I was also informed today that Richard Proulx also died yesterday. (Wow, the music in heaven is going to be good tonight!)  Proulx (pronouced "Proo") is best known in WELS circles for his choral setting for brass, organ, and SATB choir, O God, Beyond All Praising, which frequently is also sung to the Jerusalem the Golden text at the end of most every National Conference on Worship, Music, and the Arts. GIA has tribute page for Richard Proulx.  Proulx's website seems to not have been updated since May 18, 2008, but lists his compositions, publishers, discography, and much more related information.

Would that God would give us all time to compose for his Church on earth, to practice the songs that we will sing round His throne in heaven in eternity.

Too many major church musicians are being called home to heaven in recent years:  Jaroslav Vajda (lyricist), Paul Manz (organist), Richard Hillert (composer), Richard Proulx (composer, director).  I could go back farther and mention Paul Bunjes (organ design, composer) and other professors I have studied with.

Last year I presented a hymn festival on the texts of Jaroslav Vajda.  This March 21, 2010, I will be presenting a Paul Manz hymn festival with choirs of Winnebago Lutheran Academy.  Now it looks like I could be set on hymn festival themes for the next two years. Shoot.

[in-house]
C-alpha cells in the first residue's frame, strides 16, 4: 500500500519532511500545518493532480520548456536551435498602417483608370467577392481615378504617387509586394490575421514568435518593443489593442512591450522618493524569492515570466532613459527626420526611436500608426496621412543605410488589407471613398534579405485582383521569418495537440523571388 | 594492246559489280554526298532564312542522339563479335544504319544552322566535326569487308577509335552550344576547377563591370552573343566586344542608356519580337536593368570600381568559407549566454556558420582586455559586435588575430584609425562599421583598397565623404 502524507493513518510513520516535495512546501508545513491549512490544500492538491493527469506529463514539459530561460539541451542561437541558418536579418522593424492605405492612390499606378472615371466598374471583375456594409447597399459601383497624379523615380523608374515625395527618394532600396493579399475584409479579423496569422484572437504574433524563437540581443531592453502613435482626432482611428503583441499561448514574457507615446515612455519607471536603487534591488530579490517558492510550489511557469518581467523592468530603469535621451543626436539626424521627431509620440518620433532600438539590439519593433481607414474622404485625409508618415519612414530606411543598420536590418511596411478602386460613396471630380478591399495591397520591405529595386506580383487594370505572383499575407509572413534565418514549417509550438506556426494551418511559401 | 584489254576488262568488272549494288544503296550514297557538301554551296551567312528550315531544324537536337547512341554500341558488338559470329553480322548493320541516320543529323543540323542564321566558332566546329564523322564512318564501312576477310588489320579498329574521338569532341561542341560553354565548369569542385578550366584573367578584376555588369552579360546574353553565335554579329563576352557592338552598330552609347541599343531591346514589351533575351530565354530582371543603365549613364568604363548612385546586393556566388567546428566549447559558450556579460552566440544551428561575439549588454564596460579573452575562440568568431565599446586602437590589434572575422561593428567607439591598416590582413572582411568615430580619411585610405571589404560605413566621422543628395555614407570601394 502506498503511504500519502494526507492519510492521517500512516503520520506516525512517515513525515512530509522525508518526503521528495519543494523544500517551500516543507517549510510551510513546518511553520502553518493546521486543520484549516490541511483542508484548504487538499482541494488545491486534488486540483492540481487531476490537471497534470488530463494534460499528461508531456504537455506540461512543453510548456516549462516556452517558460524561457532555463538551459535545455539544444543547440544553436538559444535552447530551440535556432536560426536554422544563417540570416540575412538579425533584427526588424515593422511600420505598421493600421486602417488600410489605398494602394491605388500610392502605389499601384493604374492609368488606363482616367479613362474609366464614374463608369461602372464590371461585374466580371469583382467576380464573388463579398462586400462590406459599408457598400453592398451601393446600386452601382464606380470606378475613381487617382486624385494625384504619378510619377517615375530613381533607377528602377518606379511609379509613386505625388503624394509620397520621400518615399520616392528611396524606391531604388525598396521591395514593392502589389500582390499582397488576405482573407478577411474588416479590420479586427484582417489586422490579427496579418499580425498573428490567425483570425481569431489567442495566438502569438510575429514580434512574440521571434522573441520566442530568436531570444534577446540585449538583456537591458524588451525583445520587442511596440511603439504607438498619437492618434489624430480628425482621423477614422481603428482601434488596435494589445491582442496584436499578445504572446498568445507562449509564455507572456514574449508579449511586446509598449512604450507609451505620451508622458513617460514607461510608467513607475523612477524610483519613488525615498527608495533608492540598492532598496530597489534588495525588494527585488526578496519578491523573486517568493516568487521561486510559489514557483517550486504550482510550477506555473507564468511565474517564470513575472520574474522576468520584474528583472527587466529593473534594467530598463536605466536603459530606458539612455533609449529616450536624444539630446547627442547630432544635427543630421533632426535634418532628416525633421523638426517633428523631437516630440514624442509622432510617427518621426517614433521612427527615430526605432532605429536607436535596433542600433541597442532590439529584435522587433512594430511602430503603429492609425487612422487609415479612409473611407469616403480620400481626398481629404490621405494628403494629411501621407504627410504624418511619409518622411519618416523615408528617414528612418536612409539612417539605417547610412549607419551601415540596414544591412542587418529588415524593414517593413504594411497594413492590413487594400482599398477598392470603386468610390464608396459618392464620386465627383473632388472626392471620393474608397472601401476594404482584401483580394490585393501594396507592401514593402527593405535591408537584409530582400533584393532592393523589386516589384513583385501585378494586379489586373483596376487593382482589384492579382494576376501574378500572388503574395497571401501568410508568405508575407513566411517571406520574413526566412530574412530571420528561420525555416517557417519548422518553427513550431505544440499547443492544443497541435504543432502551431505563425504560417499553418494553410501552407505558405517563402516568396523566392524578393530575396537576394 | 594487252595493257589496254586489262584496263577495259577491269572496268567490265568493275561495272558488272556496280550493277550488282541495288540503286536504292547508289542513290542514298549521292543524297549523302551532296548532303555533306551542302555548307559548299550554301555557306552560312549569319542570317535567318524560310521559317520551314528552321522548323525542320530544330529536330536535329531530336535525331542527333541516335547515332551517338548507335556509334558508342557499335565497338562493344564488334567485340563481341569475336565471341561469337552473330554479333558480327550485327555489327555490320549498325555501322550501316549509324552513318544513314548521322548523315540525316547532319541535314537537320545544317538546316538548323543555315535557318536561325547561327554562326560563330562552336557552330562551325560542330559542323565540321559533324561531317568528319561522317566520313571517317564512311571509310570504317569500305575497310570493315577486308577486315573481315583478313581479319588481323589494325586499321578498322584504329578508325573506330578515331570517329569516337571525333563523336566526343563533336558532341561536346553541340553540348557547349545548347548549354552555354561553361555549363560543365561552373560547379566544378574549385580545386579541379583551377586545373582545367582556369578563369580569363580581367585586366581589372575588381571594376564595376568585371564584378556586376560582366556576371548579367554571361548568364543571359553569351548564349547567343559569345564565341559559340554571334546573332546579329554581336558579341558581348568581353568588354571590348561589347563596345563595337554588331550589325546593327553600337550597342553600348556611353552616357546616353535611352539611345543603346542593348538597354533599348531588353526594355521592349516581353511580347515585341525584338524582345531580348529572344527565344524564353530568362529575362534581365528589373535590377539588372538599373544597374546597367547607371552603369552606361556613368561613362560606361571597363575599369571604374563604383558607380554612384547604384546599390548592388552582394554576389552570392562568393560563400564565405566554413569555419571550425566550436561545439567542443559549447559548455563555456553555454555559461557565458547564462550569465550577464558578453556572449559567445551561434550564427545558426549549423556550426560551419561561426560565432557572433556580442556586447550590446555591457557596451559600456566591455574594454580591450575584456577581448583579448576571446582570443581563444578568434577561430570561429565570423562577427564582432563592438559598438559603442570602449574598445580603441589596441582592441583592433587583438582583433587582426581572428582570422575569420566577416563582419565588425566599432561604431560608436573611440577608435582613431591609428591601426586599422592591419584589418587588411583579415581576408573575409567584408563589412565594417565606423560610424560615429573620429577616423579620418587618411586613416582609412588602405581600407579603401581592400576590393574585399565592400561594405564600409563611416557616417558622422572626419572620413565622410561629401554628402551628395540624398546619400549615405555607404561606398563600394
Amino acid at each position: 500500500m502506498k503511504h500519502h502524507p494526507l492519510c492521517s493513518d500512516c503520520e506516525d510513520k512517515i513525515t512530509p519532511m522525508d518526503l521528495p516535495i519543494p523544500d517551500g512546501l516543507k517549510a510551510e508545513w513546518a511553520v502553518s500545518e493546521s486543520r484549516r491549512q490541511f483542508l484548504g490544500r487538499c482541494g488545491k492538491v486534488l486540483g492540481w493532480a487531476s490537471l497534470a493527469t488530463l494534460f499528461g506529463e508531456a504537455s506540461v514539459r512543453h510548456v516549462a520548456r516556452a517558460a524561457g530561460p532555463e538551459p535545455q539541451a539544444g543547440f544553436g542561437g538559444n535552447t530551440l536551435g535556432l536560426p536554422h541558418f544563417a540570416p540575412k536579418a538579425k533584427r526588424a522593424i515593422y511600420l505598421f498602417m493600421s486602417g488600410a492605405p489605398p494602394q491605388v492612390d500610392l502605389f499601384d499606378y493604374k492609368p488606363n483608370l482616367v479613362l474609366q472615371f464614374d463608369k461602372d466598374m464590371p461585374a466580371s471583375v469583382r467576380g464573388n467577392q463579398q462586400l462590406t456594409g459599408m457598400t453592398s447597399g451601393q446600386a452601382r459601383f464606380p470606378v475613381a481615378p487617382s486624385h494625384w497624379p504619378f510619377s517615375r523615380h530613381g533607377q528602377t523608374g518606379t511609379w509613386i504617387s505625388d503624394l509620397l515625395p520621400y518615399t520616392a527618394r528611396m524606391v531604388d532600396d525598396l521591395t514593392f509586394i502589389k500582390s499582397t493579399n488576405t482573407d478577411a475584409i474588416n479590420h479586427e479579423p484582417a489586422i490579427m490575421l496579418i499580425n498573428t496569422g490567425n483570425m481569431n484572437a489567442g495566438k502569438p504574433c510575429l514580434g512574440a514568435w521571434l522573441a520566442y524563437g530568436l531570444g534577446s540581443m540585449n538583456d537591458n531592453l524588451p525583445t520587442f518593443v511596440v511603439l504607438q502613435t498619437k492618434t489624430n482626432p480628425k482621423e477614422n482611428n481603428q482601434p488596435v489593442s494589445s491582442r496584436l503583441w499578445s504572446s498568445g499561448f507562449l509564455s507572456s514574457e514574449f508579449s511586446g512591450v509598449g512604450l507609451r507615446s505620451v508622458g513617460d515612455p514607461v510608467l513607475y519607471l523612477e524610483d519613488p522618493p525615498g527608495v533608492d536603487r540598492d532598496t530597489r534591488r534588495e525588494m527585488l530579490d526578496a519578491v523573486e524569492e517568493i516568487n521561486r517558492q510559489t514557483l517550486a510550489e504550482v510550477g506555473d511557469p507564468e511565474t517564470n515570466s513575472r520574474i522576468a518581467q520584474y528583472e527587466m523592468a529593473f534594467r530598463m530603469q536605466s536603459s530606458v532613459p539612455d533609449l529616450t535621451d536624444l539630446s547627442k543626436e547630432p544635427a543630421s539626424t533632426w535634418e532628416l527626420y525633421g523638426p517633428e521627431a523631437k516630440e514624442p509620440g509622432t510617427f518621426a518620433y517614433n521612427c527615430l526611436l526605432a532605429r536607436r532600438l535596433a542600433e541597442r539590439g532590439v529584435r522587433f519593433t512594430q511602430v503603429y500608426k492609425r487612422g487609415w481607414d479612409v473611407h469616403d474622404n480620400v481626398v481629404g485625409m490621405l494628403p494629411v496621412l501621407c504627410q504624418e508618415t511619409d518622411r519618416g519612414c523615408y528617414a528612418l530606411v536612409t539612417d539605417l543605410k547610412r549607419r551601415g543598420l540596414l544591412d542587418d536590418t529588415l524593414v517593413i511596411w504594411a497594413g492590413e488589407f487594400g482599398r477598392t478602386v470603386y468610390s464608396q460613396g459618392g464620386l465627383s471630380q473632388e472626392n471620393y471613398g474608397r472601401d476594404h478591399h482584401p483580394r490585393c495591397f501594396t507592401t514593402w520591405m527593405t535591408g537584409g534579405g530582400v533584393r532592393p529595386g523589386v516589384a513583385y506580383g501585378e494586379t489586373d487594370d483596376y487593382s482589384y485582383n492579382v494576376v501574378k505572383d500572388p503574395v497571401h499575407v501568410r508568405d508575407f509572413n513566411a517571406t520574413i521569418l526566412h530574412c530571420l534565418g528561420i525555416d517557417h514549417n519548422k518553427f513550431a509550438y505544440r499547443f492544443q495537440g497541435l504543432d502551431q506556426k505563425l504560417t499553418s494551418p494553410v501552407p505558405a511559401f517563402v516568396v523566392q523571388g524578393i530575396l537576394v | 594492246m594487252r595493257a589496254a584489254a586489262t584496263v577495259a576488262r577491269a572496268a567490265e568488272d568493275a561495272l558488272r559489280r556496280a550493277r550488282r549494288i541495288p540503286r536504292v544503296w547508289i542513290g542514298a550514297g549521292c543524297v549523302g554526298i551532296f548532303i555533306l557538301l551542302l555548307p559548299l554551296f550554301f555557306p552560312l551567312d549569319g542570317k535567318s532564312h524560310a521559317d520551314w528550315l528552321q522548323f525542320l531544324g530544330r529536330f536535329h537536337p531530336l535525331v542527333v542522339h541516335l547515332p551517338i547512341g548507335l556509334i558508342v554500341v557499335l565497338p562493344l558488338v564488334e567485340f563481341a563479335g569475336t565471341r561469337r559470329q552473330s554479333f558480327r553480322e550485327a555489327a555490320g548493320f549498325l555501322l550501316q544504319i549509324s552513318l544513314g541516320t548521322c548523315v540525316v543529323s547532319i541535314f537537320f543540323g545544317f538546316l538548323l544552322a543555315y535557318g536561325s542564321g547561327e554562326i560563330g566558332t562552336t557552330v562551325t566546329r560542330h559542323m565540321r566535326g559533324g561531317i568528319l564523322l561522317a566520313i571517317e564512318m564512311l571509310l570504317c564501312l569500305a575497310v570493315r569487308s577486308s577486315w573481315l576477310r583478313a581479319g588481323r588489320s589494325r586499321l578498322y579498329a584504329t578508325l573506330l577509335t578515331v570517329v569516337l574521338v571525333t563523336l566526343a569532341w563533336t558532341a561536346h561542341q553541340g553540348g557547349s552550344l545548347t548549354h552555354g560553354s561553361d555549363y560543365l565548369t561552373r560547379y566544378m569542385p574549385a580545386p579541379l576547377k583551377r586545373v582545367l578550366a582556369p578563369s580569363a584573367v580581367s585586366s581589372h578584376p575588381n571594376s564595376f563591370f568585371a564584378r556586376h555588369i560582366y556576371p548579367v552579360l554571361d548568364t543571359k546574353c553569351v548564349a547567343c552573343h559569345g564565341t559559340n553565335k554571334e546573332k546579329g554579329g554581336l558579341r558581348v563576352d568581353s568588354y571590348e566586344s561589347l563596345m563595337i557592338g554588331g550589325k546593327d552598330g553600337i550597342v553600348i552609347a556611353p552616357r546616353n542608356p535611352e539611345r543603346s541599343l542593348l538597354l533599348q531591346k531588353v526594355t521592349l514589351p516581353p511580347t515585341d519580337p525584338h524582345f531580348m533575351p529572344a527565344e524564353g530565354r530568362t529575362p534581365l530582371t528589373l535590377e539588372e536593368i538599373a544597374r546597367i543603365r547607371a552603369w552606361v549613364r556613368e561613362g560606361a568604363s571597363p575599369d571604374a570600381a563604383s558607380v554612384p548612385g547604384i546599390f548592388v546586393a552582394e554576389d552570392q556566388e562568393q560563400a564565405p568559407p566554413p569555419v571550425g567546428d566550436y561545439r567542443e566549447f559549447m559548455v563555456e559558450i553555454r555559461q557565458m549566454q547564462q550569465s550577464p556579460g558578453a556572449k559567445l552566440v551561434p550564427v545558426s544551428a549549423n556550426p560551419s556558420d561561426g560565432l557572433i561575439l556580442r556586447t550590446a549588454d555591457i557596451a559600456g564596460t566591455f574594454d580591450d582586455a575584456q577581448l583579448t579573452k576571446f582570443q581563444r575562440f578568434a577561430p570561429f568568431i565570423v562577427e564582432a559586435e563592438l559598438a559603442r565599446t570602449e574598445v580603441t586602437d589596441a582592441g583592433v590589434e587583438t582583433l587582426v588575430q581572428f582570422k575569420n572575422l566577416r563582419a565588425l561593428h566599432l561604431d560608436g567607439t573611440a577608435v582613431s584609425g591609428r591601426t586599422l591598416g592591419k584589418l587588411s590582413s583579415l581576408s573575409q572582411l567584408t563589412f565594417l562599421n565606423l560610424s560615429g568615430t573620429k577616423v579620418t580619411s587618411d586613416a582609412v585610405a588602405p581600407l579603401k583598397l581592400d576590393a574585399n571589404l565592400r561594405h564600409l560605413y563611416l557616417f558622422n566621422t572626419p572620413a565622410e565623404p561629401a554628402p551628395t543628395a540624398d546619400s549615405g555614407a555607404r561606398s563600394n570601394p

Wednesday, February 3, 2010

Things I Need to Write About

Sometimes I write to...
try to organize and collect my thoughts
stir up thoughts in others
invite comments

These are just some of the topics going through my head right now.  Given 10 more minutes to think about this list, I could probably hit 20.

1. Isaiah 53:6 "every one" vs. "everyone" in Messiah Chorus No. 26 All We Like Sheep.
2. Everything I Need to Know I Learned in Kindergarten (+ God is Love)
3. Is Church Music Irrelevant Muzak? (TLH 415 in a CW World)
4. Students Want Their Best to Be Posted - Is This Authenticity?
5. Hyperlinks are the Footnotes & Endnotes of the 21st Century (Teaching Digital Publishing)
6. Wireless Access in Schools and Student Laptops
7. Hope Christian School's "Scholar Ladies"
8. Teaching Hymnology and Music Theory to Lutheran High School Students
9. Training the Pre-service Music Teacher: Solo Ensemble Literature
10. A Place to Perform
11. The Hymn Project
12. The Choral Bible
13. The Band Industry is Killing Music Education. Really?
14. The Wish List
15. What does it mean to be a Lutheran Church Musician? (CW 276 - Isaiah, Mighty Seer vs. CW 195 - Holy, Holy, Holy in light of Isaiah 6)

Please forgive me for not writing about these topics, but just continuing to add to the list.  I want to get my thoughts down on each one of these topics, but helping my students prepare for Solo Ensemble, planning an upcoming Paul Manz Hymn Festival (March 21, 2010, 3:30 & 7:00 PM, at St. Peter's Lutheran Church, Fond du Lac, WI), and editing five choruses from Handel's Messiah for the upcoming WELS National Choralfest at Arizona Lutheran Academy has kept me busy.  That and the normal daily routine of teaching, directing four choirs, and spending quality time with my family while they are still awake keeps me from doing the writing that I want to do.  I'll write more when I can.